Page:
Hey 3.5 readers.
This won’t be so much of a review as an opinion piece.
Having seen the ads for Call of the Wild earlier this year, I read Jack London’s classic novel of the same name. If you haven’t, you should. It’s only like 60 pages, but he covers a lot of ground in a short amount of time.
For the uninitiated, it’s the story of Buck, a pampered dog who lives a life of luxury as a pet on a rich judge’s California estate. His carefree life is uprooted when a dirtbag swipes the pooch and sells him into doggy servitude, sending him up north where he ends up on the dog sled team of a pair of French Canadian mail carriers.
From there, he’s passed from one owner to the next, beaten and abused, forced to fight for his life and so on.
Essentially, it’s a story about learning to adapt and persevere when life throws a monkey wrench into the machinery of your plans.
The movie is good, though it’s a Disney product full of schmaltz. It has to be to cater to its primary audience of kids. While in the book, Buck goes from being weak and timid to becoming a murderous, killer alpha dog, whereas in the film Buck grows in spirit and strength by doing good deeds and saving others along the way. Further, I’ll admit the book has plenty of politically incorrect moments (it was written in early 1900s after all) that understandably had to be cut out in the movie version.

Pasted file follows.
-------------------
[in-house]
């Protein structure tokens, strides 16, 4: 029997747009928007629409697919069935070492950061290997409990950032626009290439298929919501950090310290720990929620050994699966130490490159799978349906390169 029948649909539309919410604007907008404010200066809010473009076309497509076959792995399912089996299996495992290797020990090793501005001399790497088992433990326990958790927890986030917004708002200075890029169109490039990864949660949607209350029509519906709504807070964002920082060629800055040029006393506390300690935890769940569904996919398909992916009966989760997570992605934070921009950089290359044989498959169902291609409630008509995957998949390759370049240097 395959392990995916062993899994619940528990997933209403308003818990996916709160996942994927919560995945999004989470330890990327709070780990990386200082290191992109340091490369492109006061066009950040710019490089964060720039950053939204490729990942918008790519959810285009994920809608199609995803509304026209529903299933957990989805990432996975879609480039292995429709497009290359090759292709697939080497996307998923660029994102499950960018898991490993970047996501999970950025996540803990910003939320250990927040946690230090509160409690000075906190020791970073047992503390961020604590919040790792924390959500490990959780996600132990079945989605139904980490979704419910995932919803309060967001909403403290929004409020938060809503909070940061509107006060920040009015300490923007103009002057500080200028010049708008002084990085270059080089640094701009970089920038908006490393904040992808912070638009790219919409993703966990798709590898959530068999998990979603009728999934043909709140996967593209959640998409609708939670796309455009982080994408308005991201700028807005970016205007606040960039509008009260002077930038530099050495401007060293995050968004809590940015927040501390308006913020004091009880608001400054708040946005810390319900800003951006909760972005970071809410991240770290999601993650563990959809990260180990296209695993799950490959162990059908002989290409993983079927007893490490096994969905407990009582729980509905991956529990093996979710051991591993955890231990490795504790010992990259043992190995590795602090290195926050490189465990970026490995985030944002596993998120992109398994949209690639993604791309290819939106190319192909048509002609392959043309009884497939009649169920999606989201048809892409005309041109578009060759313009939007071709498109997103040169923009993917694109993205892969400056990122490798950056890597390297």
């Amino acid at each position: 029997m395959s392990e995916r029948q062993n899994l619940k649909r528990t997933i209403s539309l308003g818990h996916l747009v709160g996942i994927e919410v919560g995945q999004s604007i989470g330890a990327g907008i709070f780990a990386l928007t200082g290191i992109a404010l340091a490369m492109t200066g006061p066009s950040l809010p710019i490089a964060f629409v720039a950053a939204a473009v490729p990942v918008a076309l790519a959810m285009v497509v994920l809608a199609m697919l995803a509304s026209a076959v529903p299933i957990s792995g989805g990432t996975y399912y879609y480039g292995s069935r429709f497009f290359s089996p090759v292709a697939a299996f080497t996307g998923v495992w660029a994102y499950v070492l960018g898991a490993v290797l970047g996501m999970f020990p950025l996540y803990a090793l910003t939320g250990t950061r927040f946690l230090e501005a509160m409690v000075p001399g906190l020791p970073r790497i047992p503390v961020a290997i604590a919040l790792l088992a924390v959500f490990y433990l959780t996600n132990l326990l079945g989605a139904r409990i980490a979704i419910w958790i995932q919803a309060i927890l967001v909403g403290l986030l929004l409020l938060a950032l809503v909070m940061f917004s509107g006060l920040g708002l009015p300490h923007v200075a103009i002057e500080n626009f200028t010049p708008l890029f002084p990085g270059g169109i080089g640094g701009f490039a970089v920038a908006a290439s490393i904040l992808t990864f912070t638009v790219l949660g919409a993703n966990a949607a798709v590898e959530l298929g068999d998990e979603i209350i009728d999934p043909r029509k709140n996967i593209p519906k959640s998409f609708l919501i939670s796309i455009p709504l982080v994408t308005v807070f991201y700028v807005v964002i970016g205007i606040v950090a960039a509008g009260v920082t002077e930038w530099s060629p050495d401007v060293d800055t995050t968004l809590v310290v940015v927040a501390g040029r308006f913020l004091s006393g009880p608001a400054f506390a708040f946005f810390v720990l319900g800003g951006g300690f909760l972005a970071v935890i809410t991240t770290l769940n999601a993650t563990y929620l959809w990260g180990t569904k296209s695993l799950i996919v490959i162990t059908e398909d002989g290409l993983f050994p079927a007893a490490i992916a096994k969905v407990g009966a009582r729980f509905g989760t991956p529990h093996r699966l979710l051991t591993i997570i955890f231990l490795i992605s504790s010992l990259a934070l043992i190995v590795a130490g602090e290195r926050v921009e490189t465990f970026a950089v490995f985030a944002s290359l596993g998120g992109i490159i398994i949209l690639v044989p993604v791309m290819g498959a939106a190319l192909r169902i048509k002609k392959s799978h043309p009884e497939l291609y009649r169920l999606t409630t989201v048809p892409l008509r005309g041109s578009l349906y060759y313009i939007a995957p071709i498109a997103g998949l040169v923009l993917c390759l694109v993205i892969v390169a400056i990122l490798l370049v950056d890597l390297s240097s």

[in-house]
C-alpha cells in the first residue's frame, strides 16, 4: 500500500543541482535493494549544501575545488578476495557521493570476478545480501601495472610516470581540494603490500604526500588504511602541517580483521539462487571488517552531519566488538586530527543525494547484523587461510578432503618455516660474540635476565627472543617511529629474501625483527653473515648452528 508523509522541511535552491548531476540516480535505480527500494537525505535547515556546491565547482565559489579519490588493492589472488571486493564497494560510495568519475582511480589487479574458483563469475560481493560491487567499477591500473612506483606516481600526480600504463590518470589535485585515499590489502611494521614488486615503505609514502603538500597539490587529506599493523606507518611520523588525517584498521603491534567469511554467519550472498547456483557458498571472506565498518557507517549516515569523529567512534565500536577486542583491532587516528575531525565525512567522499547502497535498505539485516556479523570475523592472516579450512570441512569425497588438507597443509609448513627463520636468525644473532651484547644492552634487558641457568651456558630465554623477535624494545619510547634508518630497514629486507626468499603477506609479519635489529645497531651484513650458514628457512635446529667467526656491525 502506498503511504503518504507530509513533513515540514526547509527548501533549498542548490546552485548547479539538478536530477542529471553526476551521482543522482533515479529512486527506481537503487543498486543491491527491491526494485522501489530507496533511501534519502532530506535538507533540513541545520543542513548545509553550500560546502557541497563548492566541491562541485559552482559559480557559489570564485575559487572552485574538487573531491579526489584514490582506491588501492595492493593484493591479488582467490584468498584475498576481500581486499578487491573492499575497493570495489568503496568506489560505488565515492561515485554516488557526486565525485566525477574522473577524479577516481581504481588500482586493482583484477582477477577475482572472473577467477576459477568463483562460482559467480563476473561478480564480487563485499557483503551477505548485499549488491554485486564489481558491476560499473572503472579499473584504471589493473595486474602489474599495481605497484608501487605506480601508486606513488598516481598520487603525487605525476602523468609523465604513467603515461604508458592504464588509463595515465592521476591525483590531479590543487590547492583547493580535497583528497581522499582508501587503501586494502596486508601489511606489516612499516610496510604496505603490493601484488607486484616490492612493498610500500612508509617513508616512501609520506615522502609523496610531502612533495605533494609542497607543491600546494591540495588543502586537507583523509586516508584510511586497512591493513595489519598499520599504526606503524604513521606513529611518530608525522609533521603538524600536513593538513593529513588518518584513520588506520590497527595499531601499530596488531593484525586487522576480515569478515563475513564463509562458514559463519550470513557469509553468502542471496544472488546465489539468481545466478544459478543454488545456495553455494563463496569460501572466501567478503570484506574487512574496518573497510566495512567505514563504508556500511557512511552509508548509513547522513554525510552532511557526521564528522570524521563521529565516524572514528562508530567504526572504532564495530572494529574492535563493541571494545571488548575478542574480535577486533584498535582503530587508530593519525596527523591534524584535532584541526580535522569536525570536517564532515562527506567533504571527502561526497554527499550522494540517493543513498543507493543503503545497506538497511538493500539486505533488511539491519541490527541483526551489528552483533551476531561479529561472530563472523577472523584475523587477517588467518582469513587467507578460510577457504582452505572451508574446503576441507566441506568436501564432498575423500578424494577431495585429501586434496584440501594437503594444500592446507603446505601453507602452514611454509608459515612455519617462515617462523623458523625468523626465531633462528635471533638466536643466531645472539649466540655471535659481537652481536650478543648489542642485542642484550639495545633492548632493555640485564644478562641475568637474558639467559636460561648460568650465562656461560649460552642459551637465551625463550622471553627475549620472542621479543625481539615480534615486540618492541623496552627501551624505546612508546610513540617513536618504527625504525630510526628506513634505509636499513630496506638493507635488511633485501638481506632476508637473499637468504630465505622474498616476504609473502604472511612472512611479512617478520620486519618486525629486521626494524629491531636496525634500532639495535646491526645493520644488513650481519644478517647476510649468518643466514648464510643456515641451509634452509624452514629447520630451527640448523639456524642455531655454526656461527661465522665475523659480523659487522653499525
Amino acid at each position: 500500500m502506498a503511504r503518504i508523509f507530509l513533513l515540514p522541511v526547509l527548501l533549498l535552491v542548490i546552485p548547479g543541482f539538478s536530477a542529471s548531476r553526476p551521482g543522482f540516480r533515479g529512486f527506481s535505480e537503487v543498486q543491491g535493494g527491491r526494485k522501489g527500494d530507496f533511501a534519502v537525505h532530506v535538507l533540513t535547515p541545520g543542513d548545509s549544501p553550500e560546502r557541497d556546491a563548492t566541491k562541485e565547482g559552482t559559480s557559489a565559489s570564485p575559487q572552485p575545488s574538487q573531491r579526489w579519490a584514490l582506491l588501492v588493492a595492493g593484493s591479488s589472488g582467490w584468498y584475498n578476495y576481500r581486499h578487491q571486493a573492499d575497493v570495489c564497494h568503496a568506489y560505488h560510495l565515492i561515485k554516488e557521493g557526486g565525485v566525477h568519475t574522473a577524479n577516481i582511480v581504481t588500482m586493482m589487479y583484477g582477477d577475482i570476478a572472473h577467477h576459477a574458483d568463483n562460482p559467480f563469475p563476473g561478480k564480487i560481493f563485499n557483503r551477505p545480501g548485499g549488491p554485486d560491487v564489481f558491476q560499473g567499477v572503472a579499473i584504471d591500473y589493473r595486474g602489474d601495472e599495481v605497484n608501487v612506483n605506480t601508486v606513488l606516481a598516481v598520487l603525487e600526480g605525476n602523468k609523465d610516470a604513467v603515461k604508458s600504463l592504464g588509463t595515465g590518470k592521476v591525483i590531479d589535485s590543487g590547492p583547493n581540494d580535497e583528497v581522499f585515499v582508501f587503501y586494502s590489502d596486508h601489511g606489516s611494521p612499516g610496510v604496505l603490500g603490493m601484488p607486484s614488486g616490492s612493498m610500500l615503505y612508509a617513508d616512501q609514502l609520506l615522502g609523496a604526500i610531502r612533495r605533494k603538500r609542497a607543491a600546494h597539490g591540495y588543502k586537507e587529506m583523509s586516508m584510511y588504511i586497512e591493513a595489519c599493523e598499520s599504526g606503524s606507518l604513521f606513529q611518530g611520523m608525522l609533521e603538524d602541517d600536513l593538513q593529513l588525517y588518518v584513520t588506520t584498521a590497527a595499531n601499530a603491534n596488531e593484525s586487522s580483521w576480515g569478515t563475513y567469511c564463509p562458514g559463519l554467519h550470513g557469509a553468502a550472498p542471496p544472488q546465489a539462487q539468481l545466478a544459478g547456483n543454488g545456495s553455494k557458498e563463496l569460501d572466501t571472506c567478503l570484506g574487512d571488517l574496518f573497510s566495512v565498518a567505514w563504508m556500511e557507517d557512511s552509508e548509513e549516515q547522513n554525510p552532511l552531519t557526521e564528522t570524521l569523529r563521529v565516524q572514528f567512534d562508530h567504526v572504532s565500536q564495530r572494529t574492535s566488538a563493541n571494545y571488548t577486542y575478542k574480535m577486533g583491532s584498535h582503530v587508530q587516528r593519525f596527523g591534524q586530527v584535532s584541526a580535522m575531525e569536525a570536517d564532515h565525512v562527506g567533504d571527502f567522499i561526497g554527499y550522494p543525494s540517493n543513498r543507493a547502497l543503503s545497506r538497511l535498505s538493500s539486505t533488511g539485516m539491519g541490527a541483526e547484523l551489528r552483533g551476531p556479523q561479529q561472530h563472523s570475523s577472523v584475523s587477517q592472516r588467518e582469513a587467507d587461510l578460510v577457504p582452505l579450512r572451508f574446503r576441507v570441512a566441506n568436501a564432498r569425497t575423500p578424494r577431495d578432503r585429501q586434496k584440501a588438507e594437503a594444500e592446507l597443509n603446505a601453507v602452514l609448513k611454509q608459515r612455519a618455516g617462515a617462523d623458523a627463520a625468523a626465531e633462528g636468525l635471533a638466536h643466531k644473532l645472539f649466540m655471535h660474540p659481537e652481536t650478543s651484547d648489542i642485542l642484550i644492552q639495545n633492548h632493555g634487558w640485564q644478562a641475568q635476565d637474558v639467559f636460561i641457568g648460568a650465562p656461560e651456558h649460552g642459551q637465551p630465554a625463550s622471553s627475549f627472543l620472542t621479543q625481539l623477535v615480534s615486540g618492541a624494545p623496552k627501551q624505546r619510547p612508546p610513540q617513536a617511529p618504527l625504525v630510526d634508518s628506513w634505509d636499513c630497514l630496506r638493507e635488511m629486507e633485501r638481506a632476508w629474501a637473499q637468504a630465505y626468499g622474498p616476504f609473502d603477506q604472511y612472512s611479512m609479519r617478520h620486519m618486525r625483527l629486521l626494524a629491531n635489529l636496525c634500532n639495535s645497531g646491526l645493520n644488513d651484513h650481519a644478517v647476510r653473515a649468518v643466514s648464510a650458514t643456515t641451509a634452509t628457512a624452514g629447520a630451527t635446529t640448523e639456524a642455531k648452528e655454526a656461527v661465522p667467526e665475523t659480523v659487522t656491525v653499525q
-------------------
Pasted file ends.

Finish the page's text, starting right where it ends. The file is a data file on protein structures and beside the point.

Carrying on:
Anyway, see the movie, but also read the book and just try to ignore the non-PCness and learn the various lessons. Don’t crumble when life throws you a curve ball. When you learn something new, you’ll fail and it will hurt but stick with it and you’ll get better (how Buck sucks at first as a sled dog but keeps at it and becomes a great sled dog, for example.)
Also, lessons about leadership, from Buck’s early masters who get his obedience through club beatings, to John Thornton, who is just such a good man that he inspires Buck to blind loyalty.
Is this movie an award winner? Not really. It will probably come and go without a lot of fanfare.
However, I think Harrison Ford should be considered for a Best Actor award for this one. He was in some great films in the 70s and 80s, not just nerd faves like Star Wars and Indiana Jones, but thrillers and dramas as well.
Then in the late 90s, early 2000s he, no offense because it happens to all of us, but he got old and seemed in many of his roles like he’d rather not be there, like he was phoning it in. Ironically, I know that’s part of his personality and charm, that he comes across as though he could take or leave fame.
Long story short, he shines in this role and is full of emotion. As a depressed old man who moves to the Yukon to get away from humanity only to find his humanity again with the help of Buck.
Overall, Ford looks like he enjoys what he’s doing in this movie and that he had a good time making it.
At 77, I doubt he will get a chance at many more plump, juicy roles, so I think a case could be mean that he deserves it for this one, if not for the performance but to recognize his body of work.
Hopefully someone in the Academy is one of my 3.5 readers and will make this happen.
I loved this book (and a lot of Jack London) as a kid. Your review makes me want to see the movie, but I’m on the fence because of the CG dog. If I can get past that, I’m in.
It’s funny how some things can work in a book but not translate to the screen (at least today’s screen.)
In the book, Buck becomes stronger the more he becomes a killer dog whereas in the movie they obviously had to change that so his strength grows the nicer he is to the other dogs.